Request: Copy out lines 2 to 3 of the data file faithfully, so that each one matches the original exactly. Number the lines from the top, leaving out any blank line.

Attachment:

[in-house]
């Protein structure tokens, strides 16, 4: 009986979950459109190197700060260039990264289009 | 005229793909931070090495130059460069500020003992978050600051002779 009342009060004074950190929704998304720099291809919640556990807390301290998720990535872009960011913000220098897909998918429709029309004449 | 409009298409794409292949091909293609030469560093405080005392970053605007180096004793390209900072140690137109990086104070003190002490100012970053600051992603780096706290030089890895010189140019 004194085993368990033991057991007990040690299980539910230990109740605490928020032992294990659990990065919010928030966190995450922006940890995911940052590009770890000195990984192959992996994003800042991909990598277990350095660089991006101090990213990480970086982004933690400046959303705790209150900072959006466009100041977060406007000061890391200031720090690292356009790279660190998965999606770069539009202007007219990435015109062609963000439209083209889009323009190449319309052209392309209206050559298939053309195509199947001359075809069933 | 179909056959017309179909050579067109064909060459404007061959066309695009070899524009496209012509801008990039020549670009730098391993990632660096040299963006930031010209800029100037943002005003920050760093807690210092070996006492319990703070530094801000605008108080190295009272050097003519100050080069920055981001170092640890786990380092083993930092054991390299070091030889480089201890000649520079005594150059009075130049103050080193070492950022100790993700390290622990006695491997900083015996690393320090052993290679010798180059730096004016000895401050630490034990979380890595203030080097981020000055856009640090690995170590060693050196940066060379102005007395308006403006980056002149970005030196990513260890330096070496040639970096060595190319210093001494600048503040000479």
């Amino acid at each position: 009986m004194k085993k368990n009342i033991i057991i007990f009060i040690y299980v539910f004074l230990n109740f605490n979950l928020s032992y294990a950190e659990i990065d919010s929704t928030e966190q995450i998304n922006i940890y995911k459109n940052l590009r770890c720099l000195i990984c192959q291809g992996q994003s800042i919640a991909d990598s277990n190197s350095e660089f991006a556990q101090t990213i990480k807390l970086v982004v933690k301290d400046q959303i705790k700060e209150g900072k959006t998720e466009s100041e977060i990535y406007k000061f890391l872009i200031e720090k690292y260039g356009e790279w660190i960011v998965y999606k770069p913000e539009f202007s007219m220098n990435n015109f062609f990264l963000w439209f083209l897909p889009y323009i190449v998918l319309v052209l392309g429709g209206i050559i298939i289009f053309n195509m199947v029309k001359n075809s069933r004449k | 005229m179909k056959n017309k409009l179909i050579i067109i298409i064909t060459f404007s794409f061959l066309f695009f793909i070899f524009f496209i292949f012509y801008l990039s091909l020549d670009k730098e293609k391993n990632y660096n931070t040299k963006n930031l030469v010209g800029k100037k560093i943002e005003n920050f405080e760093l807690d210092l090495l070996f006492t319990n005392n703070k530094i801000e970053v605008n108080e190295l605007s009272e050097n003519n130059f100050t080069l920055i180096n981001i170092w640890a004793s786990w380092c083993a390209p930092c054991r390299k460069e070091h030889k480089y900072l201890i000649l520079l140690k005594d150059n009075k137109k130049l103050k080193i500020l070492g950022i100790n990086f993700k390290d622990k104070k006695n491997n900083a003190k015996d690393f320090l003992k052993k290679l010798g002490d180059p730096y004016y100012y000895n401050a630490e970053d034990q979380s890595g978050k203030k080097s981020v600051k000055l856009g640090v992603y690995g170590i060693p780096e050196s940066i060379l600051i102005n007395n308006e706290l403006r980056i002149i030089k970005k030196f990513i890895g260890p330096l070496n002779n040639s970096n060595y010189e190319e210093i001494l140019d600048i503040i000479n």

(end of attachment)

């Protein structure tokens, strides 16, 4: 009986979950459109190197700060260039990264289009 | 005229793909931070090495130059460069500020003992978050600051002779 009342009060004074950190929704998304720099291809919640556990807390301290998720990535872009960011913000220098897909998918429709029309004449 | 409009298409794409292949091909293609030469560093405080005392970053605007180096004793390209900072140690137109990086104070003190002490100012970053600051992603780096706290030089890895010189140019 004194085993368990033991057991007990040690299980539910230990109740605490928020032992294990659990990065919010928030966190995450922006940890995911940052590009770890000195990984192959992996994003800042991909990598277990350095660089991006101090990213990480970086982004933690400046959303705790209150900072959006466009100041977060406007000061890391200031720090690292356009790279660190998965999606770069539009202007007219990435015109062609963000439209083209889009323009190449319309052209392309209206050559298939053309195509199947001359075809069933 | 179909056959017309179909050579067109064909060459404007061959066309695009070899524009496209012509801008990039020549670009730098391993990632660096040299963006930031010209800029100037943002005003920050760093807690210092070996006492319990703070530094801000605008108080190295009272050097003519100050080069920055981001170092640890786990380092083993930092054991390299070091030889480089201890000649520079005594150059009075130049103050080193070492950022100790993700390290622990006695491997900083015996690393320090052993290679010798180059730096004016000895401050630490034990979380890595203030080097981020000055856009640090690995170590060693050196940066060379102005007395308006403006980056002149970005030196990513260890330096070496040639970096060595190319210093001494600048503040000479």
């Amino acid at each position: 009986m004194k085993k368990n009342i033991i057991i007990f009060i040690y299980v539910f004074l230990n109740f605490n979950l928020s032992y294990a950190e659990i990065d919010s929704t928030e966190q995450i998304n922006i940890y995911k459109n940052l590009r770890c720099l000195i990984c192959q291809g992996q994003s800042i919640a991909d990598s277990n190197s350095e660089f991006a556990q101090t990213i990480k807390l970086v982004v933690k301290d400046q959303i705790k700060e209150g900072k959006t998720e466009s100041e977060i990535y406007k000061f890391l872009i200031e720090k690292y260039g356009e790279w660190i960011v998965y999606k770069p913000e539009f202007s007219m220098n990435n015109f062609f990264l963000w439209f083209l897909p889009y323009i190449v998918l319309v052209l392309g429709g209206i050559i298939i289009f053309n195509m199947v029309k001359n075809s069933r004449k | 005229m179909k056959n017309k409009l179909i050579i067109i298409i064909t060459f404007s794409f061959l066309f695009f793909i070899f524009f496209i292949f012509y801008l990039s091909l020549d670009k730098e293609k391993n990632y660096n931070t040299k963006n930031l030469v010209g800029k100037k560093i943002e005003n920050f405080e760093l807690d210092l090495l070996f006492t319990n005392n703070k530094i801000e970053v605008n108080e190295l605007s009272e050097n003519n130059f100050t080069l920055i180096n981001i170092w640890a004793s786990w380092c083993a390209p930092c054991r390299k460069e070091h030889k480089y900072l201890i000649l520079l140690k005594d150059n009075k137109k130049l103050k080193i500020l070492g950022i100790n990086f993700k390290d622990k104070k006695n491997n900083a003190k015996d690393f320090l003992k052993k290679l010798g002490d180059p730096y004016y100012y000895n401050a630490e970053d034990q979380s890595g978050k203030k080097s981020v600051k000055l856009g640090v992603y690995g170590i060693p780096e050196s940066i060379l600051i102005n007395n308006e706290l403006r980056i002149i030089k970005k030196f990513i890895g260890p330096l070496n002779n040639s970096n060595y010189e190319e210093i001494l140019d600048i503040i000479n």